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How to create universal static libraries on Xcode 4: the traditional way

[Note on 09.04.2011: This article will not be helpful unless you really need universal static libraries for distribution purposes etc. Instead, using workspace is a better way for daily development.]

Introduction

Creating static libraries universal for iPhone device and simulator is a little bit tricky. On Xcode 3.x, the major way takes something like the following steps:

  • Create a build for the device (the armv6 and armv7 architecture).
  • Create a build for the simulator (the i386 architecture).
  • Merge the above builds to create a universal build using lipo.

Since Xcode, 4 a new command called archiving (Product > Archive) is introduced as a way to distribute applications and/or static libraries. At glance this is suitable to creating a universal libraries but is not. One can not select this option for the simulator environment (you will notice it is always grayed out). As such we still have to rely on the traditional way to create universal libraries (1).

In this article I will show you how to create such a fat static library on Xcode 4. Because the place for product builds of each project are completely changed from those of Xcode 3.x, we have to make a slight effort tailoring it to the Xcode 4.

How to do

In the following example I will use my project called BKMovableVC. On your workspace you can use whatever name you want, of course.

Step 1

Create a new Cocoa Touch Static Library target (File > New > New Target > Framework & Library) for the simulator environment. Naming is arbitrary as long as you can recognize (I named here BKMovableVC-iphonesimulator). Add related source files to the Compile Source pane and headers to Copy Header pane. For headers you can choose three possible places to put in, Public , Private, and Project (default is Project). For example if you choose Public, all headers will be automatically copied to the build directory, which is easy for me to continue following works.

[Note on 04.05.2011: There is a bug on Xcode 4; when all panes (Public, Private, and Project) in the Copy Header pane are closed or never opened before, pushing the add button causes a crash. Open one of them before adding files.]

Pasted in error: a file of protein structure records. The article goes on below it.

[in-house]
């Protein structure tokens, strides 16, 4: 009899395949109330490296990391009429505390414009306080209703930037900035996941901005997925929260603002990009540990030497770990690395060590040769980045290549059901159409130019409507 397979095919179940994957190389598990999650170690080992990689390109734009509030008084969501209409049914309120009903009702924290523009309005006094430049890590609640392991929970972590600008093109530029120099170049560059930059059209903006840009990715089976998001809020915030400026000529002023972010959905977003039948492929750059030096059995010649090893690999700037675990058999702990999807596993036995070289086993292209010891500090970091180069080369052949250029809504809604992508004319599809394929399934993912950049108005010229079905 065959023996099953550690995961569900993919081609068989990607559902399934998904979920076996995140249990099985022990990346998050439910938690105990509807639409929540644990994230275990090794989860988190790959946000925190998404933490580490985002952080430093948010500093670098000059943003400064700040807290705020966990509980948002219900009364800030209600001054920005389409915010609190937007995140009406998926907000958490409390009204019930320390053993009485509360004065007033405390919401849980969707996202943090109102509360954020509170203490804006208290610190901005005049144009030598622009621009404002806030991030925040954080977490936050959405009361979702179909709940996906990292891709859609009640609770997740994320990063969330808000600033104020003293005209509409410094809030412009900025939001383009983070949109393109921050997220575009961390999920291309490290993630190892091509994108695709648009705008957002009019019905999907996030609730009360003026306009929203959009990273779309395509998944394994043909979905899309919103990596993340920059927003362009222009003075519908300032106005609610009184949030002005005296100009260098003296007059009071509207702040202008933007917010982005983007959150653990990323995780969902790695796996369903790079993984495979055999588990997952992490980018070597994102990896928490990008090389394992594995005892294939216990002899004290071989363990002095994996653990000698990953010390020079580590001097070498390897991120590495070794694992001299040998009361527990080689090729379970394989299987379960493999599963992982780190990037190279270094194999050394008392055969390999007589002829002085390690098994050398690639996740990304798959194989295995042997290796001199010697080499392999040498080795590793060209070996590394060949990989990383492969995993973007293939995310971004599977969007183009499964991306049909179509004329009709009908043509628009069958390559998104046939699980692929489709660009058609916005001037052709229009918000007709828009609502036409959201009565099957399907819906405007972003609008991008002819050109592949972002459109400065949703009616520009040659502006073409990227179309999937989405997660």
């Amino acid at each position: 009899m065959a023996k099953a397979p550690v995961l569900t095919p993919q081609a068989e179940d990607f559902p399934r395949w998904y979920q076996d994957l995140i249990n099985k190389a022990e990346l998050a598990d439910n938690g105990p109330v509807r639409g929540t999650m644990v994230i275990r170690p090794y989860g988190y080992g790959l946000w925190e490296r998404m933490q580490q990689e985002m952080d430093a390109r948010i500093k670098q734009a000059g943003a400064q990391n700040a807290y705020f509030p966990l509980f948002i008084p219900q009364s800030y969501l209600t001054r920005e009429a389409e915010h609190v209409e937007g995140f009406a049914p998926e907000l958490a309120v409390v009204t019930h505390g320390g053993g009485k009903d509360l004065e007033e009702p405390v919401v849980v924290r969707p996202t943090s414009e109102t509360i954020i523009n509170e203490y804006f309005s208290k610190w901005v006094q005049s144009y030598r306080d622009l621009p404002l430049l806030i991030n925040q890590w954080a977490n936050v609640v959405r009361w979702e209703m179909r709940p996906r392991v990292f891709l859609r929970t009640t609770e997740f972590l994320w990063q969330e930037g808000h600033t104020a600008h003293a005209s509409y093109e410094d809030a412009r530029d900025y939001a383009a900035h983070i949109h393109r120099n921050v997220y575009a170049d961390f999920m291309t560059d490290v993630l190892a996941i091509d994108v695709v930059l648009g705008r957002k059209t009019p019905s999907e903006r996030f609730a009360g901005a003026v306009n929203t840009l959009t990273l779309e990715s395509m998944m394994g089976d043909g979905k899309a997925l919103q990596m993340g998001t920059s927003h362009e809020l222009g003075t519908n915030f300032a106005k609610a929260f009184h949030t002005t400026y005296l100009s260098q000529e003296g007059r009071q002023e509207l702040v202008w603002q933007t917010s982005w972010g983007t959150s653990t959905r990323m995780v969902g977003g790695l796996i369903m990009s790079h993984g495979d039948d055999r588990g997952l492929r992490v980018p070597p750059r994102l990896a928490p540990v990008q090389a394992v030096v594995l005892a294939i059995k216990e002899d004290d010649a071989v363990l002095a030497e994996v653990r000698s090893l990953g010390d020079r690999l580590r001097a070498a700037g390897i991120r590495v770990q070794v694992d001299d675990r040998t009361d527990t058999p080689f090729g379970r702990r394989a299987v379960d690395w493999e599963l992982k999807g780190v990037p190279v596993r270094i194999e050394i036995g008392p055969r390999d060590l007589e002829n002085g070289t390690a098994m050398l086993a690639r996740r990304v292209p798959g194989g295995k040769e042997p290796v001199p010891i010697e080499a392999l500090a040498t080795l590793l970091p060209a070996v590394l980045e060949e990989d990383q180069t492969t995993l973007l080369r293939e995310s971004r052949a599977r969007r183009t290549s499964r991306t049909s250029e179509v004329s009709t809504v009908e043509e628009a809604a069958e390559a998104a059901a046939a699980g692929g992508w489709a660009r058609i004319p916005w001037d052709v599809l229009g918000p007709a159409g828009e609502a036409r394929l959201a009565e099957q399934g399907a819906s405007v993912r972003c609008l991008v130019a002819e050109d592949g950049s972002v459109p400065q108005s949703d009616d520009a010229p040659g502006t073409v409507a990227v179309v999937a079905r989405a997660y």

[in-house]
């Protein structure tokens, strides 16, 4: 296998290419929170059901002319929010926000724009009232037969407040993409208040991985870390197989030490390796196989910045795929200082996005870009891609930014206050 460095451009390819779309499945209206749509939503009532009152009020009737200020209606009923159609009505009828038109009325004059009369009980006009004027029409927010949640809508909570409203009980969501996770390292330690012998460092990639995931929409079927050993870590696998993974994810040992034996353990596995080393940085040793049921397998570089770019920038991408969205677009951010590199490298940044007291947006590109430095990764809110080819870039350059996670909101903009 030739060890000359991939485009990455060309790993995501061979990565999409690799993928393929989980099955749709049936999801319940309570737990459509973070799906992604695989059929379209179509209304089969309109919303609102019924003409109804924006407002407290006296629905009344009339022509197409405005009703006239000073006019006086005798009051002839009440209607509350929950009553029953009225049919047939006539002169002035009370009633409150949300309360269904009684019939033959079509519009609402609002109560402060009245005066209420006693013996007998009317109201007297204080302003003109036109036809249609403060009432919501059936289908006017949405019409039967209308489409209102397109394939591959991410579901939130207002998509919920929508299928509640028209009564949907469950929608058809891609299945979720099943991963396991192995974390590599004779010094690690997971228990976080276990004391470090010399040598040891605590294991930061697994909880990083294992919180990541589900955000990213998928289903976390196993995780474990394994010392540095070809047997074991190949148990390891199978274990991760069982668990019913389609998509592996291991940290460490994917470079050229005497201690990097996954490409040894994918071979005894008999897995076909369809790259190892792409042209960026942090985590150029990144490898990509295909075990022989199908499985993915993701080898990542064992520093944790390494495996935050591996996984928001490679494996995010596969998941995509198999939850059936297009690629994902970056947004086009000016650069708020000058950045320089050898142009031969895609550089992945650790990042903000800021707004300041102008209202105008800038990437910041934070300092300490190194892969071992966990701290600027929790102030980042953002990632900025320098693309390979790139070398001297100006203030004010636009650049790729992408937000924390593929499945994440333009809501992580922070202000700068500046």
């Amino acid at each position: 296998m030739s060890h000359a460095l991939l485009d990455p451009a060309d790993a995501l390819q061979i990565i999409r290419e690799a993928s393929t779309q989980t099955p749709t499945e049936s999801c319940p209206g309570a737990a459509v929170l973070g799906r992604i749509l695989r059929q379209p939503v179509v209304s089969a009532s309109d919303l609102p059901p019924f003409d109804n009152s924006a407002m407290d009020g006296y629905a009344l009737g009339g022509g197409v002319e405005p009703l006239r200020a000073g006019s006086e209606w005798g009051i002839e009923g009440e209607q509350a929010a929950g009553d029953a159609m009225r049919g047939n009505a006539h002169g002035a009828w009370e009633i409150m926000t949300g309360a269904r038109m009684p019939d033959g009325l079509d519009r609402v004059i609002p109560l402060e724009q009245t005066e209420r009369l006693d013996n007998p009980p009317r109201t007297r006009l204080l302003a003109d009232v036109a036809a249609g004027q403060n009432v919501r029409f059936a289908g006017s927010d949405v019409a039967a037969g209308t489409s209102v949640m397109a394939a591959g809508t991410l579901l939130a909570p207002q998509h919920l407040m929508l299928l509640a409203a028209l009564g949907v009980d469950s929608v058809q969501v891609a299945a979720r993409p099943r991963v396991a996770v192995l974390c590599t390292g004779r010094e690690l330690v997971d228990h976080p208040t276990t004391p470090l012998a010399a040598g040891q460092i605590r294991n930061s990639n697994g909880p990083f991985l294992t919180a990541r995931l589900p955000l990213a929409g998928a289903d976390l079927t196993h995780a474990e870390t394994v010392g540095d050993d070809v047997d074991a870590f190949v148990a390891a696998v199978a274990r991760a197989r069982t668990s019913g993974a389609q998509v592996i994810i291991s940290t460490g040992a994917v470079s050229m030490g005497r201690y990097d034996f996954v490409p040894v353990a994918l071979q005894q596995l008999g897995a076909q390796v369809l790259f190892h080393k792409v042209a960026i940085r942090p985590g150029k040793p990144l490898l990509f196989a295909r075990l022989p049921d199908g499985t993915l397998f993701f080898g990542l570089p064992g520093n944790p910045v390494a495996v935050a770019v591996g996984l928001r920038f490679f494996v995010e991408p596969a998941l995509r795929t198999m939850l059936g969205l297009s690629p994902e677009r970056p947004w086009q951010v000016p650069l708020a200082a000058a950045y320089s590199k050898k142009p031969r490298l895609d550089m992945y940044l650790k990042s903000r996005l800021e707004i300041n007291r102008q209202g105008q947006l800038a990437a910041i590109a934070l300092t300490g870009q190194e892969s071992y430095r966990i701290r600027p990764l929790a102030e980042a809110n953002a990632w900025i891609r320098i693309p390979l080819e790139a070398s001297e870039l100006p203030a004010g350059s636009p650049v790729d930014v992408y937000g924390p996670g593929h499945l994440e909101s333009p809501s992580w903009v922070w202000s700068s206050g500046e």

From the Edit Scheme pane (Product > Edit Scheme), change its build configuration to Release. This enables you to create a Release build product once the build operation is done. This build operation supposes to be done on the simulator architecture (i386).

Step 2

Create a new static library target for the iPhone device environment. Naming is arbitrary but must be different from that of the simulator (I named here BKMovableVC-iphoneos). Add related source files and headers and change its build configuration to Release. Every step is just the same as that of the simulator except for the build architecture; this build operation supposes to be done on the device architecture (armv6 and armv7).

Now we have two targets, one for the device and the other for the simulator. When you build a product, the product will be placed under the following directory:

~/Library/Developer/Xcode/DerivedData/

This place is shared by build products of all projects created on Xcode 4, which is quite different from the legacy place found on Xcode 3.x (each project has its own build directory). For example, if the name of the project is BKMovableVC, the Release build product for the simulator will be placed at

~/Library/Developer/Xcode/DerivedData/BKMovableVC-xxxxxxx/
	Build/Products/Release-iphonesimulator/
	libBKMovableVC-iphonesimulator.a

and that for the device will be found at

~/Library/Developer/Xcode/DerivedData/BKMovableVC-xxxxxxx/
	Build/Products/Release-iphoneos/
	libBKMovableVC-iphoneos.a

where BKMovableVC-xxxxxxx is a unique directory name automatically assigned by Xcode 4.

Step 3

Let’s merge them using the lipo command. Create a new Aggregate target (File > New > New Target > Other). I named it here BKMovableVC-ios4.3-0.9. On the Build Pheses pane select Add Run Script from the Add Build Phase button on the bottom-left corner.

Now we are about to run some scripts on the Run Script pane but here is a problem. How do we direct lipo to work with builds that are placed under the directory whose name is automatically assigned by Xcode 4 (e.g., BKMovableVC-xxxxxxx for the above case)? Fortunately it is easily solved by the Xcode 4 environment variable called ${BUILT_PRODUCTS_DIR}. This variable represents the path to the directory for a current build product. For example, when we create a Release build product for the simulator explained above, ${BUILT_PRODUCTS_DIR} corresponds to the following path:

~/Library/Developer/Xcode/DerivedData/BKMovableVC-xxxxxxx/
	Build/Products/Release-iphonesimulator/